The different desorption behavior at the various values of pH suggests a different removal mechanism under each pH condition. This incomplete reversibility at low pH is evidence that the removal mechanism responsible is likely associated with the formation of arsenic sulfide. In contrast, complete reversibility has often been assumed as evidence of a surface complexation reaction ( Bostick ., 2003 ) rather than precipitation. The removal reaction occurring at high pH is therefore expected to be primarily reversible adsorption. This is consistent with the formation of orpiment as the primary removal mechanism at pH 5 and to a lesser extent at pH 7, resulting in more irreversible removal.
Based on the experimental results reported by Wibulswas (2004) , the column capacity determined by estimating the adsorbed amount of solute up to the BTC point at C/C 0 = 0.1 for three different clay columns led to capacity values that were 78%, 19% and 18% of the batch capacity values determined by Langmuir isotherm analysis. In contrast, in a study of the total retained amount of heavy metals (As, Cd, Cr, Cu, Hg, Pb and Zn) by a natural sediment ( Seo ., 2008 ), a higher maximum adsorption capacity was found in the column experiments compared to the capacity obtained from batch reactor analysis. The authors suggested the reason for this difference was the precipitation of metal sulfide in the columns, a mechanism which did not occur in the batch reactors.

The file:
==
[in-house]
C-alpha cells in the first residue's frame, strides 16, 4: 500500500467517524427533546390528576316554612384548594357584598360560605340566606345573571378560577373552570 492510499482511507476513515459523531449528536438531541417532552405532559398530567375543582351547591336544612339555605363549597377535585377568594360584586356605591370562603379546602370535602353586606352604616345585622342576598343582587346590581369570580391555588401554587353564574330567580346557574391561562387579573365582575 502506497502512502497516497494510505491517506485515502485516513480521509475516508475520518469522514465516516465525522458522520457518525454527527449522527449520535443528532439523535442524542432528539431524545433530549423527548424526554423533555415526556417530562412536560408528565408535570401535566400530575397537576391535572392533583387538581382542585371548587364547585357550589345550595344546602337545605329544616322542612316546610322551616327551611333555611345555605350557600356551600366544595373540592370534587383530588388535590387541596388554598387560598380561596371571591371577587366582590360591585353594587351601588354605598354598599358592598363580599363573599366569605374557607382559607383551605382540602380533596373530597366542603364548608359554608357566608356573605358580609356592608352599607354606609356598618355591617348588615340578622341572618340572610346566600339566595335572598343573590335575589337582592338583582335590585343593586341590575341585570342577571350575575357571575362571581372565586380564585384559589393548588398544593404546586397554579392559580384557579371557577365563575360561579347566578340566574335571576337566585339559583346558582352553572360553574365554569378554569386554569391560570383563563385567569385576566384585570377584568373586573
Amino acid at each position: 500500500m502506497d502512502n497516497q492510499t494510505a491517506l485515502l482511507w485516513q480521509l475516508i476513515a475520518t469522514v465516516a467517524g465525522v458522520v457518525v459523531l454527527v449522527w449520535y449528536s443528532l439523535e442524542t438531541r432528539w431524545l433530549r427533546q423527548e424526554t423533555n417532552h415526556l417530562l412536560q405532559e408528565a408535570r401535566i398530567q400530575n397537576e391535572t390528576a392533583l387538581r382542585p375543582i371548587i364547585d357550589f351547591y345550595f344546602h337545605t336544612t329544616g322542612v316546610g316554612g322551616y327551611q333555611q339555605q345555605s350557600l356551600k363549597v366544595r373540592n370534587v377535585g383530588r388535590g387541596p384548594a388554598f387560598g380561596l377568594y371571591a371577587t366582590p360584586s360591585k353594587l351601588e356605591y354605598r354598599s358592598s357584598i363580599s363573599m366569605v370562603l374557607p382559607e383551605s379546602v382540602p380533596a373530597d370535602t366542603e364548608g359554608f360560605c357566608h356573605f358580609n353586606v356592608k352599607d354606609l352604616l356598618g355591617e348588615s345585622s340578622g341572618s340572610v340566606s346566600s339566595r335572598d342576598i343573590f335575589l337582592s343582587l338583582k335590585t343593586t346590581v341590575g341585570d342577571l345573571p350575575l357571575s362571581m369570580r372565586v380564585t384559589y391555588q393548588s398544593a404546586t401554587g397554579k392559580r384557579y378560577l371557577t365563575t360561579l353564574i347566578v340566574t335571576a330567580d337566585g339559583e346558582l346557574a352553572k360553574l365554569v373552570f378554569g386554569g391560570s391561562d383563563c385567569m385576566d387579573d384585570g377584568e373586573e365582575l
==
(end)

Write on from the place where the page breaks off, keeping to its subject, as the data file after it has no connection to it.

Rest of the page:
- 3.3. Comparison of column and batch results using retardation factors